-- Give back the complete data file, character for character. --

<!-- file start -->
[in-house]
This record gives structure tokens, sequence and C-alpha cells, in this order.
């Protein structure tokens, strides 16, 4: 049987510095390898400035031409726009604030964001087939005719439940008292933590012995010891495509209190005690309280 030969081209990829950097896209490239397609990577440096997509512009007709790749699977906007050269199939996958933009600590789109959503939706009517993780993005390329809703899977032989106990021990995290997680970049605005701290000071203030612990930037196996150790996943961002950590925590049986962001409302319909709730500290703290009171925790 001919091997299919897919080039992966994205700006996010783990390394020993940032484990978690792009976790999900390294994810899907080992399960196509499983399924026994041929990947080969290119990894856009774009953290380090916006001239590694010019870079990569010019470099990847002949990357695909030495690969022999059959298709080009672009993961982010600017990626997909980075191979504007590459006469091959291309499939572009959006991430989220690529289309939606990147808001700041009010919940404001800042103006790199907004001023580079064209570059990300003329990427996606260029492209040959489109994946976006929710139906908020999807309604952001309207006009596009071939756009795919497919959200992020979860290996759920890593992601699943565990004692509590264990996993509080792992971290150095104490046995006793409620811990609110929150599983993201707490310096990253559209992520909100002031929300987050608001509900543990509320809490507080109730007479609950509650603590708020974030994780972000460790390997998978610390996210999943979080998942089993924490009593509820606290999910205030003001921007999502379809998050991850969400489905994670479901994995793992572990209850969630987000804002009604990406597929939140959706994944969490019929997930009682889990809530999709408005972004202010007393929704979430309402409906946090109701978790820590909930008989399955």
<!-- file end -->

[in-house]
This record gives structure tokens, sequence and C-alpha cells, in this order.
């Protein structure tokens, strides 16, 4: 049987510095390898400035031409726009604030964001087939005719439940008292933590012995010891495509209190005690309280 030969081209990829950097896209490239397609990577440096997509512009007709790749699977906007050269199939996958933009600590789109959503939706009517993780993005390329809703899977032989106990021990995290997680970049605005701290000071203030612990930037196996150790996943961002950590925590049986962001409302319909709730500290703290009171925790 001919091997299919897919080039992966994205700006996010783990390394020993940032484990978690792009976790999900390294994810899907080992399960196509499983399924026994041929990947080969290119990894856009774009953290380090916006001239590694010019870079990569010019470099990847002949990357695909030495690969022999059959298709080009672009993961982010600017990626997909980075191979504007590459006469091959291309499939572009959006991430989220690529289309939606990147808001700041009010919940404001800042103006790199907004001023580079064209570059990300003329990427996606260029492209040959489109994946976006929710139906908020999807309604952001309207006009596009071939756009795919497919959200992020979860290996759920890593992601699943565990004692509590264990996993509080792992971290150095104490046995006793409620811990609110929150599983993201707490310096990253559209992520909100002031929300987050608001509900543990509320809490507080109730007479609950509650603590708020974030994780972000460790390997998978610390996210999943979080998942089993924490009593509820606290999910205030003001921007999502379809998050991850969400489905994670479901994995793992572990209850969630987000804002009604990406597929939140959706994944969490019929997930009682889990809530999709408005972004202010007393929704979430309402409906946090109701978790820590909930008989399955």